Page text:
Facing death-10: Dying without illusions


In post #9 in this series, I discussed the fear that people have of dying while the rest of the world continues without them. I think it is better to face death without illusions. This does not mean that one has no regrets. I do not like the thought of dying, however much I am aware that it is inevitable and that nothing exists after it and will feel regrets when the end is near.

The philosopher Bertrand Russell had such an unflinching view of dying and his own anticipated nonexistence and found it satisfying. In his essay What I Believe (1925) Russell says:

I believe that when I die I shall rot, and nothing of my ego will survive. I am not young and I love life. But I should scorn to shiver with terror at the thought of annihilation. Happiness is nonetheless true happiness because it must come to an end, nor do thought and love lose their value because they are not everlasting. Many a man has borne himself proudly on the scaffold; surely the same pride should teach us to think truly about man’s place in the world. Even if the open windows of science at first make us shiver after the cosy indoor warmth of traditional humanizing myths, in the end, the fresh air brings vigour, and the great spaces have a splendour of their own.

Richard Dawkins in The God Delusion by Richard Dawkins, p. 355) adds:

By disclaiming the idea of a next life we can take more excitement in this one. The here and now is not something to be endured before eternal bliss or damnation. The here and now is all we have, an inspiration to make the most of it. So atheism is life affirming in a way religion can never be. Look around you. Nature demands our attention, begs us to explore, to question. Religion can provide only facile, unsatisfying answers. Science, in constantly seeking real explanations, reveals the true majesty of our world in all its complexity. People sometimes say, “There must be more than just this world, than just this life.” But how much more do you want? (my italics)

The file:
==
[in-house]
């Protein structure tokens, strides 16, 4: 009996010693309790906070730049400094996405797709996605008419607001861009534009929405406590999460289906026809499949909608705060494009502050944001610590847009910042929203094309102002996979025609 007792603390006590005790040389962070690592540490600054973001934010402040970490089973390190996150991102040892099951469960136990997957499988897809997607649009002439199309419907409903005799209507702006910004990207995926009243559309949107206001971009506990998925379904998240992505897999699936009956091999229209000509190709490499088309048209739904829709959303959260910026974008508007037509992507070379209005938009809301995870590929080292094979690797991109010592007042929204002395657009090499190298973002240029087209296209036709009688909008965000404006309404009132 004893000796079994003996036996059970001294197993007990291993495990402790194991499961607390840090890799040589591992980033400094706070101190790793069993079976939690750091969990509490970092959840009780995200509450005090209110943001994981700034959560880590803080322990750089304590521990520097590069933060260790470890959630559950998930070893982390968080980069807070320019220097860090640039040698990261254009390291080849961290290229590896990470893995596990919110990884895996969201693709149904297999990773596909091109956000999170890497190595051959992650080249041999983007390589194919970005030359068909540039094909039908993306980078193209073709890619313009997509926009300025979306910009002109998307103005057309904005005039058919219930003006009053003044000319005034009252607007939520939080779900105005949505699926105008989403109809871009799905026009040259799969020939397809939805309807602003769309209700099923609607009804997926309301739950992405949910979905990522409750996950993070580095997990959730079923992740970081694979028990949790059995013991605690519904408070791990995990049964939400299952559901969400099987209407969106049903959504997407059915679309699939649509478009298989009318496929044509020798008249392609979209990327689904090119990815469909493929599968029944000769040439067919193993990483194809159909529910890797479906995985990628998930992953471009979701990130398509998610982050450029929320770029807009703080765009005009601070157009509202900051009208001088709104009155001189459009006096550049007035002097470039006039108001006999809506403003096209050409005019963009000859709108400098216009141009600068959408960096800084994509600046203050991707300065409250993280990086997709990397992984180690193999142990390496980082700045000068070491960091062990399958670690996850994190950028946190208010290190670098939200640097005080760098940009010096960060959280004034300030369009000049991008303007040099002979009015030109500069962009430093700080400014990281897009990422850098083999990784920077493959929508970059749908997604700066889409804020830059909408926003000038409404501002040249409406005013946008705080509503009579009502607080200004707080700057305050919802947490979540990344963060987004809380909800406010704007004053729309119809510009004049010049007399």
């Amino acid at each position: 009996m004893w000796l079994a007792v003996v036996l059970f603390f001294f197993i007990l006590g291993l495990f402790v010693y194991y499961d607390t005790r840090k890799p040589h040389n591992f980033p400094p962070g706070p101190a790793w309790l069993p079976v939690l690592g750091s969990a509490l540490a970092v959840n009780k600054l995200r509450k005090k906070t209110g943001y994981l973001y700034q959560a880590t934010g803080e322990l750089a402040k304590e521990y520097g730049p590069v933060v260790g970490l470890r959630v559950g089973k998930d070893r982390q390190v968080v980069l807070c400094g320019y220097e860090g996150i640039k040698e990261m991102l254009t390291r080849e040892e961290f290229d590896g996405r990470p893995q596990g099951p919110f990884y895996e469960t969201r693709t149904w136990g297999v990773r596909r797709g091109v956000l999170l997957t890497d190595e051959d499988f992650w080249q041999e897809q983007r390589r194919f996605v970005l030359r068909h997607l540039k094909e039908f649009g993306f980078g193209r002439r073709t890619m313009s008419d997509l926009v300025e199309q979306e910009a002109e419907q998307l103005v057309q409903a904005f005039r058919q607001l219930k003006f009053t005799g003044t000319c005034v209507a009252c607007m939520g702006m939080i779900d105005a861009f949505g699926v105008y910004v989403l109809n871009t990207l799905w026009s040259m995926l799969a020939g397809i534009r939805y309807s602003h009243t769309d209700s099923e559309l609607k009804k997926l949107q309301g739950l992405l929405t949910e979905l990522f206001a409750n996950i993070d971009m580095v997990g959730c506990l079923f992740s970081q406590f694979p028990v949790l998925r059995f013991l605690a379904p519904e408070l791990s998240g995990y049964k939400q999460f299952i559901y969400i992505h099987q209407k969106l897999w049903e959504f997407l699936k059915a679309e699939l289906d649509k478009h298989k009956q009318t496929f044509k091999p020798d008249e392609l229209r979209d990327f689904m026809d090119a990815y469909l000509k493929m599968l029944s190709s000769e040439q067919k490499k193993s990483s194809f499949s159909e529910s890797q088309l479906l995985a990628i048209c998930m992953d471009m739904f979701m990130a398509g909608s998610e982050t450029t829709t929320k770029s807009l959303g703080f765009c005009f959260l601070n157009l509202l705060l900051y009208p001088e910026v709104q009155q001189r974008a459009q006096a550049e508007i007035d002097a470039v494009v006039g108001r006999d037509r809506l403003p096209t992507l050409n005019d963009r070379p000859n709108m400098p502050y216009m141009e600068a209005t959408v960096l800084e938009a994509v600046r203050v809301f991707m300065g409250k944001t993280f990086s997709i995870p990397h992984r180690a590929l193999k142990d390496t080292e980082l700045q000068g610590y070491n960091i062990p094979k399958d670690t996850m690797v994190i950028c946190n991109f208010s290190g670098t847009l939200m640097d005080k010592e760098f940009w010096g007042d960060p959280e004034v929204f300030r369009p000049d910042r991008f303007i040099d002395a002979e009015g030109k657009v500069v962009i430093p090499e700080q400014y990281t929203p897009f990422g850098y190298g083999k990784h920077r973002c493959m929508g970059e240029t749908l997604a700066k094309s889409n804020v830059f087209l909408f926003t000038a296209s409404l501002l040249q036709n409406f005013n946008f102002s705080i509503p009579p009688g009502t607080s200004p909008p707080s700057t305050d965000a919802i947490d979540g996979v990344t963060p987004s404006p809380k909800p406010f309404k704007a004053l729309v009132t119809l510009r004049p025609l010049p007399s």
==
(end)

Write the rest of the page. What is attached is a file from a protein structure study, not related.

Russell’s and Dawkin’s words are truly bracing because they are based on the truth, that when we die we cease to exist but that does not mean that life loses its purpose . I enjoy reading books and learning new things, just for its own sake, not because it brings with it any rewards or is required by my work. Some might wonder why I bother. After all, I will eventually die and all that knowledge in my head will die with me, leaving only the words that I have written and left behind, which will also soon disappear. But the real joy in life is living in the here and now, doing things for their own sake, not for the sake of leaving a permanent mark or for the sake of heavenly rewards or avoiding hellish punishments. To repeat Russell, “Happiness is nonetheless true happiness because it must come to an end, nor do thought and love lose their value because they are not everlasting.”

In the British TV program The Root of All Evil, writer Ian McEwan says:

We are the very privileged owners of a brief spark of consciousness and we therefore have to take responsibility for it. We cannot rely, as Christians or Muslims do, on a world elsewhere, a paradise to which one can work towards and maybe make sacrifices, or crucially make sacrifices of other people. We have a marvelous gift, and you see it develop in children, this ability to become aware that other people have minds just like your own and feelings that are just as important as your own. And this gift of empathy seems to me to be the building block of our moral system.

If you have a sacred text that tells you how the world began or what the relationship is between this sky god and you, it does curtail your curiosity. It cuts off a source of wonder. The loveliness of the world in its wondrousness is not apparent to me in Islam or Christianity or the other major religions.